Thursday, January 26, 2012

In response to bitterness

All I can say is that this woman definitely makes me feel less alone.  The only thing I don’t agree is the idea of more or less loving.  I see it more as an issue of different styles and compatibility.

A great example is my own relationship with my mother.  We are very far from an ideal, and I had a very rough childhood, but one thing I know for sure, is that my mom loved me in the best way she knew how.  Was it the way I needed to be loved? Not really.

My mom and I are plain and simple not compatible.  To give a quick summary, my mom got pregnant at 19 with a man that didn’t love her because he was still getting over his ex-wife.  They both had drug and alcohol problems, and my mom’s own parents were alcoholics who were either abusive or absent.  Needless to say, she did not have any tools, support or positive parenting examples, what she did have was an intense love for her baby.

My mom did always believe in me, and was always proud of me, told me often that I was beautiful and smart.  Unfortunately, she had her own demons which I will not get into here.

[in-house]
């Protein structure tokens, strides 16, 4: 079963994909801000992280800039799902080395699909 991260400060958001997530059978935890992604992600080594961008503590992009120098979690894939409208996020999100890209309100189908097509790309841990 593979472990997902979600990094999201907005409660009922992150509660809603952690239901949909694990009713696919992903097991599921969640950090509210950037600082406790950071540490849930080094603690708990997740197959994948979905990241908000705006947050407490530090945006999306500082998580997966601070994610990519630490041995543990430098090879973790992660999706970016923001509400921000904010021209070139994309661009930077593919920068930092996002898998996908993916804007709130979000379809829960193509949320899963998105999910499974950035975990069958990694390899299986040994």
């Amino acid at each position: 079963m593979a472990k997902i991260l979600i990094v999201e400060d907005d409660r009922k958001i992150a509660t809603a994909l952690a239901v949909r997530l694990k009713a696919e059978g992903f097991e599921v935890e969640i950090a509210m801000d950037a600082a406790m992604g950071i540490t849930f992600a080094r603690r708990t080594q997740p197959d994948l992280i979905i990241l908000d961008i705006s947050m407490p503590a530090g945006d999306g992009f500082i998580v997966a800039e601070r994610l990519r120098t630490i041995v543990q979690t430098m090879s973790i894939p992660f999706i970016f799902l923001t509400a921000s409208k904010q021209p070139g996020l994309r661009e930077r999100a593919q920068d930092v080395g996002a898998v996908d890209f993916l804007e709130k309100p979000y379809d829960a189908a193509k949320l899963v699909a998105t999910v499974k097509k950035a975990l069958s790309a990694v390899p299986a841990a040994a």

Take any young single mother with as many challenges and no support, who grew up in a physically abusive home with a kid like I was, and I dare them to do better.  I was (and still am) very headstrong and rebelled at any imposed authority, and I could be very mean and manipulative.  In many ways I understand that my mother lashed out.

Most of my examples of positive parenting came from outside sources, and I, as well as my mom, am forever grateful.  Does this mean that my mother loved me “less” than these other people, or that they loved me “more”?  Absolutely not!  It simply means that these people were more compatible to me and had a different skill set than my mom.  The fact is that everyone has a different way of doing things, especially parenting, and no one method of parenting works for all children.

My step-kids are a great example of this.  The oldest is very much a Mama’s boy.  He needs constant interaction, reassurance, and praise.  The slightest sign of displeasure from an adult will send him to tears.  His mother’s style of parenting is perfect for this; she is a hoverer, a mother hen type.  The second boy, he is quiet and independent, sometimes he wants interaction, others he wants to do his own thing.  His mother’s hovering drives him crazy, and he often lashes out at her.  Me, I have no problem with him, because I understand the need to be alone, and believe in letting kids do their own thing and being there as needed.   The mother sees the silence of the second as an insult, whereas I find the oldest very demanding.  The result is that the oldest often wants to stay with his mom, while the second can’t leave fast enough and gets very upset when it is time for him to go back home.

Neither child is more or less loved by their mom or me, we just have different styles.

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